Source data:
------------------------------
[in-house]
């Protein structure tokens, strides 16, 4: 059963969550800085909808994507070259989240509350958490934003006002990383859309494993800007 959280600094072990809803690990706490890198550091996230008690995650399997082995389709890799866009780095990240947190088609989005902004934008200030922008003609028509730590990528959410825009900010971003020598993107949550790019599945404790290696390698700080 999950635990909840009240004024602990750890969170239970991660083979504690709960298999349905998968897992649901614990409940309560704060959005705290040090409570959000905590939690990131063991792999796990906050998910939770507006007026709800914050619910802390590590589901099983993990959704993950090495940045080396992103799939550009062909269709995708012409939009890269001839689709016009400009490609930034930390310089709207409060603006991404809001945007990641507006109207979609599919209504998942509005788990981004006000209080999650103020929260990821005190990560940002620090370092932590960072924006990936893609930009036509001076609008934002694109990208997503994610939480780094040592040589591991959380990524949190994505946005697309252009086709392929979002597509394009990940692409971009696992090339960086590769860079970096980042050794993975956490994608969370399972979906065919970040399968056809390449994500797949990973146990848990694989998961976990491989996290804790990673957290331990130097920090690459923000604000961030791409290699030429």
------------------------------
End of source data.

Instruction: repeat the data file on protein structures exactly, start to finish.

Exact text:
[in-house]
């Protein structure tokens, strides 16, 4: 059963969550800085909808994507070259989240509350958490934003006002990383859309494993800007 959280600094072990809803690990706490890198550091996230008690995650399997082995389709890799866009780095990240947190088609989005902004934008200030922008003609028509730590990528959410825009900010971003020598993107949550790019599945404790290696390698700080 999950635990909840009240004024602990750890969170239970991660083979504690709960298999349905998968897992649901614990409940309560704060959005705290040090409570959000905590939690990131063991792999796990906050998910939770507006007026709800914050619910802390590590589901099983993990959704993950090495940045080396992103799939550009062909269709995708012409939009890269001839689709016009400009490609930034930390310089709207409060603006991404809001945007990641507006109207979609599919209504998942509005788990981004006000209080999650103020929260990821005190990560940002620090370092932590960072924006990936893609930009036509001076609008934002694109990208997503994610939480780094040592040589591991959380990524949190994505946005697309252009086709392929979002597509394009990940692409971009696992090339960086590769860079970096980042050794993975956490994608969370399972979906065919970040399968056809390449994500797949990973146990848990694989998961976990491989996290804790990673957290331990130097920090690459923000604000961030791409290699030429």